And our spirits must have become like unto him, and we become devils, angels to a devil, to be shut out from the presence of our God, and to remain with the father of lies, in misery, like unto himself…

O how great the goodness of our God, who prepareth a way for our escape from the grasp of this awful monster; yea, that monster, death and hell, which I call the death of the body, and also the death of the spirit.

So, if our separation from God and our physical death were permanent, moral agency would mean nothing. Yes, we would be free to make choices, but what would be the point? The end result would always be the same no matter what our actions: death with no hope of resurrection and no hope of heaven. Good or bad as we might choose to be, we would all end up, in Jacob’s words, “devils, angels to a devil.”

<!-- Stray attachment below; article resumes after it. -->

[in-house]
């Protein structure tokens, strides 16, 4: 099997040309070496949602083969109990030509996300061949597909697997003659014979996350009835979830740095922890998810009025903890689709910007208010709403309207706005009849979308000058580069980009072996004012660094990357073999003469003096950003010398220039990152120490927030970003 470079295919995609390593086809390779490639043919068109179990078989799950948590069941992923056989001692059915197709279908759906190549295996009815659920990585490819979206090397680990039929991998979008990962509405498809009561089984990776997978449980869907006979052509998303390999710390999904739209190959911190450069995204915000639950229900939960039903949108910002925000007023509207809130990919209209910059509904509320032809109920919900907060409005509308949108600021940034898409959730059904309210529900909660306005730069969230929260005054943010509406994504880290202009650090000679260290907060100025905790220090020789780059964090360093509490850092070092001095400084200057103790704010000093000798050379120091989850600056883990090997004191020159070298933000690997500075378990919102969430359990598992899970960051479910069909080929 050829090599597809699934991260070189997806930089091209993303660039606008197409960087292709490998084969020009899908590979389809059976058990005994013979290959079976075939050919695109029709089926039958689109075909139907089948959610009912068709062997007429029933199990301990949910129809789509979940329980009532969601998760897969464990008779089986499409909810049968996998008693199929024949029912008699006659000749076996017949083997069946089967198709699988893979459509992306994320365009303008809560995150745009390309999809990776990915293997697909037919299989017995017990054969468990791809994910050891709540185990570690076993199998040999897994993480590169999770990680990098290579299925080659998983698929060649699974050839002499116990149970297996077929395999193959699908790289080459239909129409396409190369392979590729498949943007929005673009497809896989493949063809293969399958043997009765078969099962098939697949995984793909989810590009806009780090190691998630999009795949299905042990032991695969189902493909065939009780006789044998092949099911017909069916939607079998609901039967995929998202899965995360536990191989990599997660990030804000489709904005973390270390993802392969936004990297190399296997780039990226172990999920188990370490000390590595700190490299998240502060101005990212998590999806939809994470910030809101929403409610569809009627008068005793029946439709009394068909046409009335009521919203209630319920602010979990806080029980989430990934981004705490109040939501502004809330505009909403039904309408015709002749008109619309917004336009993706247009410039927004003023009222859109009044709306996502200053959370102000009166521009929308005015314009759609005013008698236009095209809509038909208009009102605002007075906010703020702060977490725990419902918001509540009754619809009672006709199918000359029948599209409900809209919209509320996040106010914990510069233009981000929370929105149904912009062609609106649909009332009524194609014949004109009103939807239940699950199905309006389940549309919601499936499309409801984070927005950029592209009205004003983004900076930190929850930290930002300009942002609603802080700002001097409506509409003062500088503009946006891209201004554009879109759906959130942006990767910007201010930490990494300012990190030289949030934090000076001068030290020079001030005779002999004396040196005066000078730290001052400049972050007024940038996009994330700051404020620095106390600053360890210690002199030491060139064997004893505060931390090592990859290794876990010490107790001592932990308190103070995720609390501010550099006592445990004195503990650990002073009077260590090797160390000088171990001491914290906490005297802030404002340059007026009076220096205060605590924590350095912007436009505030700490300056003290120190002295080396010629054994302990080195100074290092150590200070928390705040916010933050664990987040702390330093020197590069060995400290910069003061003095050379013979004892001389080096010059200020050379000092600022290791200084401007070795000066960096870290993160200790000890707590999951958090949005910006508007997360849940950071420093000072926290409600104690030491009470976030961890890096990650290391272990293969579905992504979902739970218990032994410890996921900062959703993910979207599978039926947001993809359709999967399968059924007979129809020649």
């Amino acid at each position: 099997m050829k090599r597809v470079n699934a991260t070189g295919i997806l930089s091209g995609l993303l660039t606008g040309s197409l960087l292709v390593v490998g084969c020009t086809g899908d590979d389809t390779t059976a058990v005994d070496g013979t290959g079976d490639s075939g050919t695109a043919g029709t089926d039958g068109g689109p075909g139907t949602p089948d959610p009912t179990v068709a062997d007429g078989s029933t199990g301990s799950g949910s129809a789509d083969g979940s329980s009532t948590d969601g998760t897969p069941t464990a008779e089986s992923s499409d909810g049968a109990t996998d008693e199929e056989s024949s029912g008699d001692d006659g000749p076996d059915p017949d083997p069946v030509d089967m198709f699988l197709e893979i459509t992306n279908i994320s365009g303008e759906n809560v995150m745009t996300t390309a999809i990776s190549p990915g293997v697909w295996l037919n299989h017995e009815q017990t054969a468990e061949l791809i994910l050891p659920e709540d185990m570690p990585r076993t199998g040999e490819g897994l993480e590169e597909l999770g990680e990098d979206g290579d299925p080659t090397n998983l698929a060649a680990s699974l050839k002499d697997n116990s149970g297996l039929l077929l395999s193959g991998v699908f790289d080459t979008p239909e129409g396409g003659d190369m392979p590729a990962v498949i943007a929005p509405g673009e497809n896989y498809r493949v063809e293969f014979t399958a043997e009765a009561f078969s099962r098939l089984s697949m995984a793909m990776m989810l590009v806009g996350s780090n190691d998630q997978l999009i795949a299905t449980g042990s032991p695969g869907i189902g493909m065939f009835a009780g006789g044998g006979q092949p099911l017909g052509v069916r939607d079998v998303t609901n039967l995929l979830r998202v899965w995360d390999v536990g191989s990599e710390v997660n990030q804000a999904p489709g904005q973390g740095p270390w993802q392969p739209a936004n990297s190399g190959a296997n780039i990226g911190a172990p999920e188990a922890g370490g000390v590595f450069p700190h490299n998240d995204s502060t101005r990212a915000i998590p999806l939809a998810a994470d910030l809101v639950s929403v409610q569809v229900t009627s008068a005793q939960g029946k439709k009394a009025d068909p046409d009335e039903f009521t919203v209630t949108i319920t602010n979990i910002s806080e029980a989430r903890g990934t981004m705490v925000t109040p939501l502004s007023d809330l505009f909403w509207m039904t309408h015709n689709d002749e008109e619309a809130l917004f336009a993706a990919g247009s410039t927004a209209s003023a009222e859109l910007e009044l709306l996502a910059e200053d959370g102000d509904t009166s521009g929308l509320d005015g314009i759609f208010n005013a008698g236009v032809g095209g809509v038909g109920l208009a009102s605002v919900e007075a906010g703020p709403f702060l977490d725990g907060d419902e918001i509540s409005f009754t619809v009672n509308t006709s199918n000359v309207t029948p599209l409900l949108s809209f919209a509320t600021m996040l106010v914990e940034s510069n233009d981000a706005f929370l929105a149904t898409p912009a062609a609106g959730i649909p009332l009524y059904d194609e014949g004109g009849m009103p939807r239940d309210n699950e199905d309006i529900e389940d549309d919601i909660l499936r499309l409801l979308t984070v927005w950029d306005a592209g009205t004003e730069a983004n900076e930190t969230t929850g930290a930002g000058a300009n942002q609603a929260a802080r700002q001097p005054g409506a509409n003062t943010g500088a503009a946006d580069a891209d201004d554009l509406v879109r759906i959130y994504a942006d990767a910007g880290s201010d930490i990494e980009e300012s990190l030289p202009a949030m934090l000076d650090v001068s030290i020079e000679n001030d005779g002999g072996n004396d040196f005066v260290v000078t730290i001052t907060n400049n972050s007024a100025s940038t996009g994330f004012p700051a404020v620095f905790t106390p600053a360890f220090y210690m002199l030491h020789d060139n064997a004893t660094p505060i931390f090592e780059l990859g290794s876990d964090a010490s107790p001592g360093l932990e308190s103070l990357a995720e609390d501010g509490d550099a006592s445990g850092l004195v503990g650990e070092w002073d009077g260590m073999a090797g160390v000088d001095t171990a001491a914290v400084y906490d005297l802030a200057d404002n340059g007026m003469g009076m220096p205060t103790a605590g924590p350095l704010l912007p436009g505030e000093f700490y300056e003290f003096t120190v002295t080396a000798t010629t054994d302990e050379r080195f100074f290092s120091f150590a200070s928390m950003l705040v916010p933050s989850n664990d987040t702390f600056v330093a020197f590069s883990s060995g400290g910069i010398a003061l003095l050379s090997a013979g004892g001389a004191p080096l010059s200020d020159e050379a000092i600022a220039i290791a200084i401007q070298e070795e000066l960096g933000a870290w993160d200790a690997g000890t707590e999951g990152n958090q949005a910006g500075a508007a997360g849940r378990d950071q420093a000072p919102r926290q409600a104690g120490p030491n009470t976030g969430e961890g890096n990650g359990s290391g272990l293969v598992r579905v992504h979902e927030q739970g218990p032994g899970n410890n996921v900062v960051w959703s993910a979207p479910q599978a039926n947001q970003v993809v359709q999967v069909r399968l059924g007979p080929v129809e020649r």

With resurrection through Jesus Christ, the Fall can achieve its essential purpose without becoming a permanent death sentence. “The grave must deliver up its captive bodies,” “hell must deliver up its captive spirits,” and “the paradise of God must deliver up the spirits of the righteous” so that “the spirit and the body is restored to itself again, and all men become incorruptible, and immortal, and they are living souls, having a perfect knowledge like unto us in the flesh, save it be that our knowledge shall be perfect.”

But there was one more thing that Christ needed to accomplish so that moral agency could have a positive potential. Just as death would doom us and render our agency meaningless but for the redemption of Christ, even so, without His grace, our bad choices or sins would leave us forever lost. There would be no way of fully recovering from our mistakes, and, being unclean, we could never live again in the presence of the “Man of Holiness.”